ZPS: visualization of recent adaptive evolution of proteins
BackgroundDetection of adaptive amino acid changes in proteins under recent short-term selection is of great interest for researchers studying microevolutionary processes in microbial pathogens or any other biological species. However, independent occurrence of such point mutations within genetically diverse haplotypes makes it difficult to detect the selection footprint by using traditional molecular evolutionary analyses. The recently developed Zonal Phylogeny (ZP) has been shown to be a useful analytic tool for identifying the footprints of short-term positive selection. ZP separates protein-encoding genes into evolutionarily long-term (with silent diversity) and short-term (without silent diversity) categories, or zones, followed by statistical analysis to detect signs of positive selection in the short-term zone. However, successful broad application of ZP for analysis of large haplotype datasets requires automation of the relatively labor-intensive computational process.ResultsHere we present Zonal Phylogeny Software (ZPS), an application that describes the distribution of single nucleotide polymorphisms (SNPs) of synonymous (silent) and non-synonymous (replacement) nature along branches of the DNA tree for any given protein-coding gene locus. Based on this information, ZPS separates the protein variant haplotypes with silent variability (Primary zone) from those that have recently evolved from the Primary zone variants by amino acid changes (External zone). Further comparative analysis of mutational hot-spot frequencies and haplotype diversity between the two zones allows determination of whether the External zone haplotypes emerged under positive selection.ConclusionsAs a visualization tool, ZPS depicts the protein tree in a DNA tree, indicating the most parsimonious numbers of synonymous and non-synonymous changes along the branches of a maximum-likelihood based DNA tree, along with information on homoplasy, reversion and structural mutation hot-spots. Through zonal differentiation, ZPS allows detection of recent adaptive evolution via selection of advantageous structural mutations, even when the advantage conferred by such mutations is relatively short-term (as in the case of "source-sink" evolutionary dynamics, which may represent a major mode of virulence evolution in microbes).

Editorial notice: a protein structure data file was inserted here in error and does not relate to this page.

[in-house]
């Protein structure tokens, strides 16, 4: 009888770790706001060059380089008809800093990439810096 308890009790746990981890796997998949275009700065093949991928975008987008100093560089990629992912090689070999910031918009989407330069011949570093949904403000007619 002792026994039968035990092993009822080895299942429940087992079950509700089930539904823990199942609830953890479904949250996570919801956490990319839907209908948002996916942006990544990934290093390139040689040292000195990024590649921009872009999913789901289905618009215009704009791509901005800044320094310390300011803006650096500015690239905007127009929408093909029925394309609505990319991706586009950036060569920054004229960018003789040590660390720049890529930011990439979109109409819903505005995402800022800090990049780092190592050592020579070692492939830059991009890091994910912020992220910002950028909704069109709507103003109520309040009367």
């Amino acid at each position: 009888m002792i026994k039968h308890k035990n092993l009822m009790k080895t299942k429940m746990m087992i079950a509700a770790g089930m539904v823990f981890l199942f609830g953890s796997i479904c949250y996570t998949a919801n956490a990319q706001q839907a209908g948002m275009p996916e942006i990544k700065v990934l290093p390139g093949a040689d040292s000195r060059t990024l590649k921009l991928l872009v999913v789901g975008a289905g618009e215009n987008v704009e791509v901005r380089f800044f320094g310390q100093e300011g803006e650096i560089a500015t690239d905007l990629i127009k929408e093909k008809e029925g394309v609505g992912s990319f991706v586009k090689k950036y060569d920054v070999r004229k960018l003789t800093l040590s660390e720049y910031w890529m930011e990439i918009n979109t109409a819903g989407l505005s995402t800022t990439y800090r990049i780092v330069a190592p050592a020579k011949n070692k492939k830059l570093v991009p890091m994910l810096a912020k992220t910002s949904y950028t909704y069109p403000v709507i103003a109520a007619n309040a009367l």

[…] Two input files are used: (i) a DNA alignment in FASTA format (e.g., .fasta) [see Additional files and ] using a DNA alignment software, such as ClustalX ; and (ii) a maximum-likelihood DNA tree topology (e.g., .ml.tre) [see Additional files and ] generated by PAUP* . In the representative haplotype name, the user should only use alphanumeric characters (i.e. only decimal digits and alphabets). To allow for haplotype size/frequency-based analysis, duplicate haplotypes need to be removed in the input files, but with the user marking haplotypes with multiple representatives in the dataset by n< no. of representatives> . For example, if seqA, seqB and seqC haplotypes are identical, the user should use seqAn3 (or seqBn3 or seqCn3) as input. If there is a single representative of a haplotype, the user can use the name as it is and the program would be able to detect it as 'n1'. [...] There is one tree output – "zp_tree.dnd" where each node name (for example, 'E4-seqA-n3-2S/1N-A77D' or 'P3-seqE-n8-5S/0N') depicts (i) haplotype separation to either the External ('E') or Primary ('P') zone, with intermediate hypothetical (unresolved) nodes marked as 'H'; (ii) followed by an arbitrary number assigned to a protein variant encoded by the haplotype (e.g. 'E4' or 'P3'); (iii) original name of the representative haplotype and the user defined number of haplotypes that are identical to it in the dateset (e.g. 'seqA-n3' or 'seqE-n8'), with ZPS automatically adding '-n1' to the haplotypes with single representatives; (iv) number of synonymous(S)/non-synonymous(N) SNPs along the connecting branch (e.g. '2S/1N' or '5S/0N'), and (v) specification of amino acid changes due to the non-synonymous SNPs (e.g. 'A77D'). The ZPS output tree can be viewed with tree-presenting software, like TreeView  or HyperTree . The latter application also enables usage of color coding to visually distinguish different type of haplotypes and branches. Keeping HyperTree in mind, ZPS generates an additional color-code file, for the output tree file, to color-code the Primary and the External zone representatives. Two color-codes have been used: blue for all the Primary zone haplotypes that exhibit same-protein silent variability and red for all the External zone representatives. To color-view "zp_tree.dnd" in HyperTree, the user needs to 'import colors' calling "color-zp_tree.txt" file.There are two analytical outputs: "pairwise-variation.txt" and "analysis-results.txt". The former file details the positions and specific changes along each branch in the tree, while the latter presents (i) the Primary and External zone representatives; (ii) haplotype ratio (as a ratio of the number of External zone haplotypes to the total number of haplotypes in the dataset); (iii) position-wise structural mutation information, both overall and zone-based structural hot-spot frequency (as a ratio of the number of hot-spot structural mutations to the total number of structural mutations), and (iv) calculations of α and Simpson's diversity statistics . […]